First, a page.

Star Wars was always about a fantastical myth of the interplay of good and evil; this is not science-fictional in the slightest, in my opinion. It uses the trappings of SF as a backdrop for a mythic-styled morality play, and not a very complex or interesting one. I am okay with the first couple of movies, and I can even stomach the third, though I think the wookies we finally say in Episode III would have been much better than the Ewoks in Episode VI. And I’ll give Episode III this much: it’s better than Episodes I and II.

But that’s not saying much. It’s not hard to beat utter crap.

I have to say this. Star Wars was not worth the amount of interest and following it has spawned. Sorry. It’s just not all that clever or interesting. As Wil Wheaton told journalist Stephen Lynch:

The end of ‘Star Wars’ is long overdue. The new movies are an absolute abomination… It’s hard to figure out which sequel to ‘The Matrix’ was worse, and ‘Star Trek: Enterprise’ had little in common with ‘Star Trek’ beyond the name. There was an explosion of geeky goodness in the last few years, and now it’s time to step back, and … well, thin the herd, I guess.

Wil’s more of a fan of media SF than me: I didn’t even like Star Trek, first or next generation, all that much. No disrespect to the actors, but it also wasn’t all that SFnal to me.

What has been SFnal to me? Films like Gattaca. Like the first episode of The Matrix. Like Abre Los Ojos and the American remake Vanilla Sky. The first few episodes of Alien and that beautiful adaptation of the story Enemy Mine to the big screen. Some of the things Hal Harley has been doing at least gesture at SF, though they’re often more like translucent social commentary… still, I liked The Girl From Friday.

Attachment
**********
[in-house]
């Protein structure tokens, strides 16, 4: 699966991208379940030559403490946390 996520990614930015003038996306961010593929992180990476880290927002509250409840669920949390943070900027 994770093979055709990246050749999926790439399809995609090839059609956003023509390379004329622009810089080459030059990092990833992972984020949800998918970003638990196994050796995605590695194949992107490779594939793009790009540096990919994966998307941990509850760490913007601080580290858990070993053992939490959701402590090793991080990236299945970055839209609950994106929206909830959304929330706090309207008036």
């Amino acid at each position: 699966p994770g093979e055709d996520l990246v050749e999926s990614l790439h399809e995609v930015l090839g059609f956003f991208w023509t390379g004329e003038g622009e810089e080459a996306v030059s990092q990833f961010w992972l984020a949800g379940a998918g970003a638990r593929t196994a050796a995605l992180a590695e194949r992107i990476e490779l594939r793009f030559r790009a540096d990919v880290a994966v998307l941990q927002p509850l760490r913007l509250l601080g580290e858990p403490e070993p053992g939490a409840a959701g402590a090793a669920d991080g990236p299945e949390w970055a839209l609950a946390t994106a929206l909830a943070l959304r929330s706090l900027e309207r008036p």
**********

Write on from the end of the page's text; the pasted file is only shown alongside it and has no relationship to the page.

Is this the end of geek entertainment? I have to agree with Wil Wheaton, again from the article linked above:

I actually think rather than witnessing the end of what you might call a ‘geek Renaissance,’ we’re seeing the beginning… The sun is only setting on the prologue.

This is the time to look forward to new SF, real SF films. I don’t know about this new Battlestar Galactica, but I sure am on the edge of my seat waiting to find out about this new Linklater version of the PK Dick novel A Scanner Darkly, and if The Watchmen ever gets made, it stands a decent chance of being damned fine, too.

What I am far more concerned about is another trend to do with SF, and fantasy, and what a lot of SF writers are doing these days. I won’t get too deep into it today, but I’ll note that basically, they seem to be setting everything in the immediate past, or present, or else sometime in history. There’s a lot less forward-looking in SF now, and it’s definitely becoming a trend, with William Gibson, Bruce Sterling, Neal Stephenson, and Connie Willis all on board. I am not necessarily complaining—most of these people are doing fine work in their chosen stories, and who are their SF fans to box them up in expectations?—but I do wonder if the genre is on the way out, in some ways, displaced by an increasingly SF-like reality.

China Mieville thinks fantasy’s on the way in, I recall reading. And Stepehnson suggested SF is fact becoming irrelevant. Hmm, and something comes to me from an interview with John Zerzan by Derek Jensen. Zerzan said,